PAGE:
Two-Male-Scientists-Working-In-Lab

How Eastman Chemical Co. Updated Its Emergency Communications

At the company's Kingsport, Tenn., location, with more than 900 acres, 575 buildings and 10,000 employees and contractors on premise, there is a lot at stake when an emergency hits.

Eastman Chemical Co. has solved the problem by modernizing its emergency communications with a network-based mass notification system that uses multiple devices and redundant communication methods that can be activated through a single click of a button.

Eastman produces a broad range of advanced materials, additives and functional products, specialty chemicals and fibers, and has a history of a strong safety culture. At our Kingsport, Tenn., location, with more than 900 acres, 575 buildings and 10,000 employees and contractors on premise, there is a lot at stake when an emergency hits. The modern emergency notification system we use is equipped to execute the primary objective for emergency management: Get help to those who need it, send warnings to steer the plant population away from danger and return the situation to normal as quickly as possible.

Things were different three years ago, when we were faced with three dying alerting technologies that needed extensive modernization: radios, pagers and a copper-hardwired, ring-down phone system that nearly was obsolete. Inspired by new technology platforms, IP-based systems and the use of mobile connected devices, we saw the need for a new alerting and communications platform that seamlessly would integrate our legacy devices, take advantage of new capabilities and position us for future advances. One of our overarching goals was to keep emergency notifications simple by operating through a single interface that would reach all devices with very concise and consistent messages.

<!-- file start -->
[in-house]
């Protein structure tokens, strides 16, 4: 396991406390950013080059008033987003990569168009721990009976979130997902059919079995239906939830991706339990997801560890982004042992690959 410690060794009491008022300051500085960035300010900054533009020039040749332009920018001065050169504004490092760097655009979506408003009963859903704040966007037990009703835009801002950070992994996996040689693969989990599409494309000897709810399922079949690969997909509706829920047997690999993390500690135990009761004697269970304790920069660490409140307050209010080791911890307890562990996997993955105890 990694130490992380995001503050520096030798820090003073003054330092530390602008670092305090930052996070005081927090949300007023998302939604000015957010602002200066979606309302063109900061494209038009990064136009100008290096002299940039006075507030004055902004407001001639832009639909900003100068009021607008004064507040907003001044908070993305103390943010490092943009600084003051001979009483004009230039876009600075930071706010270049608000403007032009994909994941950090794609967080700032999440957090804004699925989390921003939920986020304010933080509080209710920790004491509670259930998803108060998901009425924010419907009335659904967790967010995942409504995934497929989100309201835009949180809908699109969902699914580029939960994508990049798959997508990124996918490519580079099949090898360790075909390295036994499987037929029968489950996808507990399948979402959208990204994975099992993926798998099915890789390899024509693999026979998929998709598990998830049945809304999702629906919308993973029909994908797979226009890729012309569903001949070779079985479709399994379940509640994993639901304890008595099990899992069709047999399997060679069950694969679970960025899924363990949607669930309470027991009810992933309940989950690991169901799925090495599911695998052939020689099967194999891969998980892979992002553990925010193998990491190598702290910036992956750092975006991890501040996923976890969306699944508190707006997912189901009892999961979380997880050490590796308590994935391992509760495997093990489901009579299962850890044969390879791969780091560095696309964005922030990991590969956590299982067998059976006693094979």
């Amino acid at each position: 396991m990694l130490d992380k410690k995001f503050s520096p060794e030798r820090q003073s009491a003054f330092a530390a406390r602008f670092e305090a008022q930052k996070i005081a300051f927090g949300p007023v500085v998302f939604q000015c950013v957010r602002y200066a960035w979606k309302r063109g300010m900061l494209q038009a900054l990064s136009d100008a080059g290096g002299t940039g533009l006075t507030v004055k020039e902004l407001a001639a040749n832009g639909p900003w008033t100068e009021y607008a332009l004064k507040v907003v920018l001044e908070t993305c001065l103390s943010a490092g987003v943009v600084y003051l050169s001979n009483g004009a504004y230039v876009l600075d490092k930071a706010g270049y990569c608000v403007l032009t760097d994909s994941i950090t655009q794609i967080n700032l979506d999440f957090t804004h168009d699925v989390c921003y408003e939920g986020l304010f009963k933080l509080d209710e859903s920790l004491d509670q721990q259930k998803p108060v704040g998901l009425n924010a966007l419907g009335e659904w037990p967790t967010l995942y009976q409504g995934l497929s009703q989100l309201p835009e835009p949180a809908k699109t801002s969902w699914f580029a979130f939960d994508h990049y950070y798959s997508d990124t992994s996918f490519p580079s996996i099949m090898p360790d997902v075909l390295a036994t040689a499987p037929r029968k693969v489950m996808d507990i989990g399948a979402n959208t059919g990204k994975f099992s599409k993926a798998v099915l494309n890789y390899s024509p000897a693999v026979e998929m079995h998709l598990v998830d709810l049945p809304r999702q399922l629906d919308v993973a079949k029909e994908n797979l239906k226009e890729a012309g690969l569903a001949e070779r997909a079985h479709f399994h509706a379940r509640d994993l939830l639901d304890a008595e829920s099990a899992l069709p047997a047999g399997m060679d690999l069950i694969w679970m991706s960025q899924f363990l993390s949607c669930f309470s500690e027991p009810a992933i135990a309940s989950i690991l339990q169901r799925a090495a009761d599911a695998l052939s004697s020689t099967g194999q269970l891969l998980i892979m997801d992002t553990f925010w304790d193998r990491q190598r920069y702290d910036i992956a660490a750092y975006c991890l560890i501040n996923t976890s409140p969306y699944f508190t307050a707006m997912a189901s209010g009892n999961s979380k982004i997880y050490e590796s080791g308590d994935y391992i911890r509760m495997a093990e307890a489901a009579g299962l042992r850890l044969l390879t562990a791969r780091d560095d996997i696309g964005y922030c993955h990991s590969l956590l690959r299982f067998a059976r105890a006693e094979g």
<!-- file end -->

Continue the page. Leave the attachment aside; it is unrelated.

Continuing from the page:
More on Eastman’s improved communication program on EHS Today. .

EHS Today is an NED companion site within Penton’s Manufacturing & Supply Chain Group.

Hide comments

Comments

  • Allowed HTML tags: <em> <strong> <blockquote> <br> <p>

Plain text

  • No HTML tags allowed.
  • Web page addresses and e-mail addresses turn into links automatically.
  • Lines and paragraphs break automatically.
Publish